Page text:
About New Milford:
The town of New Milford is located in the southern end of
Litchfield County, CT, on the Housatonic River. It was one of the earliest
settlements in what is now Litchfield County. European settlement of New Milford began in
1707, when one John Noble and his 8-year old daughter Sarah arrived from
Westfield, MA, to settle. Subsequently, many settlers made their way
up the Housatonic River from Milford (and from other places as well) to settle in this new town.
The town's most famous offspring
(although he was an adopted son, having moved from Massachusetts) was Roger Sherman, one of the authors of the
Declaration of Independence. New Milford's children over the years
moved west. Many moved to Connecticut's Western Reserve (Northern
present-day Ohio), and their names are found in every state today. More
recently, due to its proximity to Danbury and Interstate 84, as well as the
Fairfield County "Gold Coast", New Milford has acquired two
characters. The still rural areas around the urban/suburban central area of
New Milford has attracted weekenders, many from New York City, who have
build elaborate estates. Meanwhile the central area has grown in terms
of population, including those who are employed here and those who commute
In the course of our New Milford project -- as with most of the projects we
undertake here at Between the Lakes Group -- we encounter interesting historical details.
Here are a few about
- New Milford had a very credible brass band back in
pre-Civil War days. It was so credible, in fact, that it was
recruited in its entirety by the 4th Pennsylvania Cavalry as soon as the
war started! One wonders what the reaction of
the Connecticut authorities was when they discovered that this entire unit
had been recruited out of state!
- One thinks of Danbury as Connecticut's historic hat
manufacturing capital. We were interested to find that New
Milford once was a contender for that distinction.
- New Milford had a Medal of Honor recipient in the Civil
War (Corporal Charles H. Marsh, of Company D, 1st Cavalry).
We have chosen two books -- one thick and the other thin, but both very
scarce -- for our New Milford re-publication project, entitled
The main works on this new CD-ROM are:
Two Centuries of New Milford, Connecticut -- 1707-1907
originally published in 1907 by the Grafton Press in New York City. Only 1000
copies of this volume were printed before the type was broken up. The
paper on which the book was printed is not high quality, and we suspect that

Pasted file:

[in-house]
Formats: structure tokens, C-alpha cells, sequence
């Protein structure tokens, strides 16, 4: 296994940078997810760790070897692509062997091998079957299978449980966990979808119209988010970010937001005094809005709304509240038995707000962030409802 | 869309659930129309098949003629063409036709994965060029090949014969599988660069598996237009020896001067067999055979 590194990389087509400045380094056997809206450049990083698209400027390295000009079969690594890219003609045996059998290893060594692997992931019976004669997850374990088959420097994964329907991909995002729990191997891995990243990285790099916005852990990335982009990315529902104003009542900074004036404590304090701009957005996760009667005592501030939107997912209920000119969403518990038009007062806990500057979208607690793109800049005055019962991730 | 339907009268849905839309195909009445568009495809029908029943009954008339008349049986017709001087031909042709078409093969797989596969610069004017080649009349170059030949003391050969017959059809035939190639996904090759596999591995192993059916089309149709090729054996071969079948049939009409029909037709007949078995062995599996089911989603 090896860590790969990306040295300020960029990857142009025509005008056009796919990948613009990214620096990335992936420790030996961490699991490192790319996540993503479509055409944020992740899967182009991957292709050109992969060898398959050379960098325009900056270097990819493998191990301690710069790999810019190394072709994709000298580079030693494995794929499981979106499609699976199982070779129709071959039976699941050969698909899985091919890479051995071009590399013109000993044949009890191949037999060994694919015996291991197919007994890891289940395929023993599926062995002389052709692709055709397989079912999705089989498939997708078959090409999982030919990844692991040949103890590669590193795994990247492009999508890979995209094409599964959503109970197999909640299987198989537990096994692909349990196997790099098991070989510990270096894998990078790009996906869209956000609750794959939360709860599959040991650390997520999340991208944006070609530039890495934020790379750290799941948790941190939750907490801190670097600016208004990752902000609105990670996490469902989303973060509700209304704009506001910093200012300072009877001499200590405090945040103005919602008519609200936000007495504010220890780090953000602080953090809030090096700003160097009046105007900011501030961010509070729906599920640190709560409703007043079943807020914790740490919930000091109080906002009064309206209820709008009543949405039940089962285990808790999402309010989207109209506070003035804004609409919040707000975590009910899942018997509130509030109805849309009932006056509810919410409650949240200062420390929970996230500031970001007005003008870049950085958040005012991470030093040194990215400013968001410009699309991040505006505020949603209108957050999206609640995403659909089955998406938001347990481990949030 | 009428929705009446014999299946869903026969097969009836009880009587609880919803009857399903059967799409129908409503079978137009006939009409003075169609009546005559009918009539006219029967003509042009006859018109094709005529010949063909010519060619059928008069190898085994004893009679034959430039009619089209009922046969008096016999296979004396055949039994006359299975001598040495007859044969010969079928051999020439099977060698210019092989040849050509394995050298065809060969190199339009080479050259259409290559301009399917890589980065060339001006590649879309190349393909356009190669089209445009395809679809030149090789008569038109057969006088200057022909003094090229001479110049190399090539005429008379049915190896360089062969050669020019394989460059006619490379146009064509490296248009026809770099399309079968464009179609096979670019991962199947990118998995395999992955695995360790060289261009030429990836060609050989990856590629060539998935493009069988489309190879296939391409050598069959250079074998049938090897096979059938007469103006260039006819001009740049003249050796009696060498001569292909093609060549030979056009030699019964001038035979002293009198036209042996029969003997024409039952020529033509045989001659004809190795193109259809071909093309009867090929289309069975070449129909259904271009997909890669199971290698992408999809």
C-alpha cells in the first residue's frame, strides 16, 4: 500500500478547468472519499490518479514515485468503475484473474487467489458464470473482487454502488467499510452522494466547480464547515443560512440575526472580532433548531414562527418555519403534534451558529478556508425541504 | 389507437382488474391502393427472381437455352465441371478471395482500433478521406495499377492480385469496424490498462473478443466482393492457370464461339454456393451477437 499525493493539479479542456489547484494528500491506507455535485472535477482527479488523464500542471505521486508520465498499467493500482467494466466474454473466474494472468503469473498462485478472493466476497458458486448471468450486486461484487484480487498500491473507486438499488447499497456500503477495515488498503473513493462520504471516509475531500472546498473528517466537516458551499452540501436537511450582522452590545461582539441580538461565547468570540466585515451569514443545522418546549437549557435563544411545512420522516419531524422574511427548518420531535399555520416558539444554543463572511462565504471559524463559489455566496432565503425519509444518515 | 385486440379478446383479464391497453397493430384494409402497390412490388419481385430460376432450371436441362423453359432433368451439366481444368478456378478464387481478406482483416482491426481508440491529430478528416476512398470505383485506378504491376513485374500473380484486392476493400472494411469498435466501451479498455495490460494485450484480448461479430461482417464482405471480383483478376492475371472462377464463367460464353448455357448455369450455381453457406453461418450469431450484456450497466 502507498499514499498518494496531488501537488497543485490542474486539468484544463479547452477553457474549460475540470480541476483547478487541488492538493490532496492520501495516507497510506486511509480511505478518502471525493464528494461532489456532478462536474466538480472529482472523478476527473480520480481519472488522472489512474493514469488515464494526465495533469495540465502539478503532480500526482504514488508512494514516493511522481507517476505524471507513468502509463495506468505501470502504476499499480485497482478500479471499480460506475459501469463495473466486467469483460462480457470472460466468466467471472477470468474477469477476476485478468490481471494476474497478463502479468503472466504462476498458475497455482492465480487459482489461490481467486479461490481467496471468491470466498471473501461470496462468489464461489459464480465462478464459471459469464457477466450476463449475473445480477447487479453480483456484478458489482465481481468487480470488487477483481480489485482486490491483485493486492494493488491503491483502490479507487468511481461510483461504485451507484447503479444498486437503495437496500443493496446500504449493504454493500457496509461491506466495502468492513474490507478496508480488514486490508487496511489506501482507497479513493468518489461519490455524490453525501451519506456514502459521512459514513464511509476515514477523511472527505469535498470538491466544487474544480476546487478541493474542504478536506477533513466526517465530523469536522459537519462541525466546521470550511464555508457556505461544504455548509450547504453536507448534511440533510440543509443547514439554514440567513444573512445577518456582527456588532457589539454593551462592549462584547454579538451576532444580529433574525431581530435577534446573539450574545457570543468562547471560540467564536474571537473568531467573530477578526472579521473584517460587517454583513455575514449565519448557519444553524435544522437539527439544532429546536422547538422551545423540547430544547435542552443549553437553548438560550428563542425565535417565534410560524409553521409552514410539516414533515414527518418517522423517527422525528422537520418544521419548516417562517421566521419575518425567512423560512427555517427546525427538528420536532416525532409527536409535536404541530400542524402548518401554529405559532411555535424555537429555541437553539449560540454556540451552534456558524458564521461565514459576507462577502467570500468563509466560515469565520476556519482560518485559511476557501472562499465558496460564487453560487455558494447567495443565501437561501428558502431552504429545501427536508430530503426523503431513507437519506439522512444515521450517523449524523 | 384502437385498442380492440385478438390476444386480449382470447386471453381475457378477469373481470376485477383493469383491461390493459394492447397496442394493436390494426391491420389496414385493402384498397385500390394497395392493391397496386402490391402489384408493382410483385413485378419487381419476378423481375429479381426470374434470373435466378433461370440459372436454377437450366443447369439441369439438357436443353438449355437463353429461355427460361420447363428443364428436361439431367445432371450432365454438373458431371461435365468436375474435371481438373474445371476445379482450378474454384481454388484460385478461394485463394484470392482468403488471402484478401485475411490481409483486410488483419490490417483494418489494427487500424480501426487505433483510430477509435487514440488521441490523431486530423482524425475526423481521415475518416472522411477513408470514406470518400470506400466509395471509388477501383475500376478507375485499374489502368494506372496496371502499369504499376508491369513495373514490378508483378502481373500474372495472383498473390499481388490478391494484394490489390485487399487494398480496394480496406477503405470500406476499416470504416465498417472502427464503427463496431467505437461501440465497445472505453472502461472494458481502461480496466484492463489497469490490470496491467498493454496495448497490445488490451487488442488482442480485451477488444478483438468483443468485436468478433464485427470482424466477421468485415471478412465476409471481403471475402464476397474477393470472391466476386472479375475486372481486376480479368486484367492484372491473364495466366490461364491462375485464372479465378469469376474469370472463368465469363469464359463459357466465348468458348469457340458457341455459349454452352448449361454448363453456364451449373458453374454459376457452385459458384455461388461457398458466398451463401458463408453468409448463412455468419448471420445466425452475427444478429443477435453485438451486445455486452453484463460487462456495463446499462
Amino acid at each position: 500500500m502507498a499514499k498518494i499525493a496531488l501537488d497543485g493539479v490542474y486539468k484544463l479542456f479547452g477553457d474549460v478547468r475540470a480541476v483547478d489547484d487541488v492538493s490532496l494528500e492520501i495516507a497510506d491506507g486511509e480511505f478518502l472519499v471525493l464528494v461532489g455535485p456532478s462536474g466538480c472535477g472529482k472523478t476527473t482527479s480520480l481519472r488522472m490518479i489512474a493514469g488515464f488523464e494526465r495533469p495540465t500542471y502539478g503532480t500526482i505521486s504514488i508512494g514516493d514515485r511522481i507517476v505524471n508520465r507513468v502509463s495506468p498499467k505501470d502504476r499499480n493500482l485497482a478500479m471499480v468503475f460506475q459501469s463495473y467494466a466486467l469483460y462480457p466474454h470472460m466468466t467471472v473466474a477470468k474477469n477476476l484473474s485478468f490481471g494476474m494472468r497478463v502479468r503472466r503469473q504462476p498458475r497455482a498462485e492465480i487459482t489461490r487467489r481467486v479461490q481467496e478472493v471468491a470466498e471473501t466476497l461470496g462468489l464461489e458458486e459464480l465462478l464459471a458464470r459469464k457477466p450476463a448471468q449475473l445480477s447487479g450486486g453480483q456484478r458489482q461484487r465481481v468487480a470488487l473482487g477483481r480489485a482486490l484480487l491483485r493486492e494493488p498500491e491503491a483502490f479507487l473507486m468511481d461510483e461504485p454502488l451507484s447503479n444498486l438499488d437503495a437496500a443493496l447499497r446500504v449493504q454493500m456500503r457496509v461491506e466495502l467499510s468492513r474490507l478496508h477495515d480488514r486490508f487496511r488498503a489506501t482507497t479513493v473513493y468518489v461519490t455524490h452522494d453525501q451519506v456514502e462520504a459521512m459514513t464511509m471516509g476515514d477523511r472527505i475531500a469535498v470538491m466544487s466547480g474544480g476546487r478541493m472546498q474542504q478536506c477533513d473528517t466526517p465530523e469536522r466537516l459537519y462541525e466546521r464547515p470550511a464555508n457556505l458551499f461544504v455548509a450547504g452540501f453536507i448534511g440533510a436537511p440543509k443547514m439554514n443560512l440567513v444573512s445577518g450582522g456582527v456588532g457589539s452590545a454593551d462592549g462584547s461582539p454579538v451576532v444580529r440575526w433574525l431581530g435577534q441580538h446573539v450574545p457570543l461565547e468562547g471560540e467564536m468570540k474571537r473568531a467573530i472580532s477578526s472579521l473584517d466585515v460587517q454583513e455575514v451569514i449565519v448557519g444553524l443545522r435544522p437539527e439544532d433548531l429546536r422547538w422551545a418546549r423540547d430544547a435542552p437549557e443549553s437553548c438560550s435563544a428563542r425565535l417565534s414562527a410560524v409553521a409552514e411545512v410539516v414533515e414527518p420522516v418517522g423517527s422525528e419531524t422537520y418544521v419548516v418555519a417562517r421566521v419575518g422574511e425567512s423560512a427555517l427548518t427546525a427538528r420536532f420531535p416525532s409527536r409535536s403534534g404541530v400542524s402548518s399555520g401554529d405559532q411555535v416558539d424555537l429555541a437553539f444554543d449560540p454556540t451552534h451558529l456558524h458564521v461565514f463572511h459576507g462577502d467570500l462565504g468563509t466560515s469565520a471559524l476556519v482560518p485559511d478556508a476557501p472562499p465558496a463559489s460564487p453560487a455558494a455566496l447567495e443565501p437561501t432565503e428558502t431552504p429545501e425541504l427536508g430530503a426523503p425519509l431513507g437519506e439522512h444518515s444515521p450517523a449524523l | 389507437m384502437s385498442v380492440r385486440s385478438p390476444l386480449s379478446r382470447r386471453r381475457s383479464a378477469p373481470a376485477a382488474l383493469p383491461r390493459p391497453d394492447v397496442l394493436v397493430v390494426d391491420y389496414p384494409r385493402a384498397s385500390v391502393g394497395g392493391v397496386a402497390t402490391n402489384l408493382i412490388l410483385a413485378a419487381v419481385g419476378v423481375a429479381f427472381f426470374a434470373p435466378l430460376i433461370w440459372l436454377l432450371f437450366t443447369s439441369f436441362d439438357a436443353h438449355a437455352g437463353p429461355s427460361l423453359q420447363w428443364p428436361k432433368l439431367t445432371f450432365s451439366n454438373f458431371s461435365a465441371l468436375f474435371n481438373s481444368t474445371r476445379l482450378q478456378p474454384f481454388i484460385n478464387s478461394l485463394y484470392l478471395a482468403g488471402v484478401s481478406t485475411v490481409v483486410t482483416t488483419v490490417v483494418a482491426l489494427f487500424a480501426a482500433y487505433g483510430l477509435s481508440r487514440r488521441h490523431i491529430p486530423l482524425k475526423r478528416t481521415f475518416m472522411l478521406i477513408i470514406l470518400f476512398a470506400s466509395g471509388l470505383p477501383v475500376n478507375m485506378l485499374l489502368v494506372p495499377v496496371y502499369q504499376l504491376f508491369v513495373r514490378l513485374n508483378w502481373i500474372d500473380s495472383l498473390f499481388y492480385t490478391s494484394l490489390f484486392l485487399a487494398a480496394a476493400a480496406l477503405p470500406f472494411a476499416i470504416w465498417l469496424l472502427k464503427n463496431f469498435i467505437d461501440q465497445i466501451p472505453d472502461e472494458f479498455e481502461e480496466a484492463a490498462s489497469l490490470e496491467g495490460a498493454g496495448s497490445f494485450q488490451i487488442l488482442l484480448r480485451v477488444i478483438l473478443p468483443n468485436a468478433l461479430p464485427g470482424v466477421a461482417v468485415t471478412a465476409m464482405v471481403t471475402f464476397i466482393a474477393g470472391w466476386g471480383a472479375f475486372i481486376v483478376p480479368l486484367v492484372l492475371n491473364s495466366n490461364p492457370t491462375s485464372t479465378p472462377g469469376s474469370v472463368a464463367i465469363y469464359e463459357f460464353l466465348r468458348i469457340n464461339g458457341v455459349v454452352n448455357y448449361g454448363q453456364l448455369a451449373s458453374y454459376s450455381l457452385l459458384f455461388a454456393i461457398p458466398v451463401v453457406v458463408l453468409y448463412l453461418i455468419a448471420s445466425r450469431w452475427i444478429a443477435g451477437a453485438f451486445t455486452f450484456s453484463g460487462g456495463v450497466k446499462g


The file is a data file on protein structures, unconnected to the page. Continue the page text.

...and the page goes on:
most copies are no longer in existence -- if they are, they will certainly
not stand much handling at this point.
Around 320 pages long, Two Centuries of New Milford
contains several essays (roughly 135 pages) written at the time of
the town's bicentennial, that serve both to recapitulate Orcutt's earlier History
of New Milford
and to bring it up to date. It also includes the bicentennial proceedings
(roughly 165 pages), which, like the essays, are typically peppered with
names and events. Also included are lists of New Milford people with
military histories (including reconciliation between the official State of
Connecticut list and Orcutt's list), lists of the hundreds of New
Milford-related antiquities exhibited at the
New Milford bicentennial (and, importantly, who loaned them) and even a list of New Milford people who lived to an
advanced age. There is also a chronology of the history of New Milford
covering the 200 years.
There are 42 pages of photographs, mostly of
people, many with multiple people pictured per page. The picture pages
are glossy, and they have scanned extremely well. While the book contains an
index, it is dramatically incomplete for today's uses. While it may
have had some value at the time of original publication as a subject index,
it omits the names of most of the people actually named in the book --
definitely making the original book of little use to people with a
genealogical interest in the area. Thus, we decided almost immediately
that republication should include
complete re-indexing of the entire
book, and are happy to provide our
index here to permit examination before
purchasing -- or for use with a copy of the book if you happen already to
to view the index.
The New Milford High School yearbook for 1937
This soft-covered volume consists of 40 un-numbered pages, including many
photographs and several pages of advertisements. With 59 graduates of
New Milford High that year, and with the Depression still very much in
evidence, it is unlikely that more than 200 copies were originally printed.
Due to its soft cover, we doubt that more than a fraction of these survive.
The photographs, done by a local photographer, are of
unusually high quality (particularly those of the graduates), and
reproduced very well. Here are a few samples of the New Milford High
School seniors that year...
to go to the
New Milford HS 1937 yearbook index.
It was striking to us while we were in the process of indexing this yearbook,
compiled only thirty
years after the Bi-Centennial, how much New Milford had changed in the 30 years
that elapsed between the two books.
New Milford Ephemera
It's our usual practice to include additional material in our
republication projects, and we tend to accumulate more ephemera as our
production process progresses. For this CD we acquired and
several rare postcards with views of New Milford circa 1900, and also
included a number of contributed pictures from various sources. We scanned the New Milford
summary from The Connecticut Guide for inclusion. Thanks to the
University of New Hampshire's topographic map archives, we also
included old topographic maps covering all of the Town of New Milford in
three separate surveys. We found it particularly interesting to see
the maps of the New Milford area before the creation of Candlewood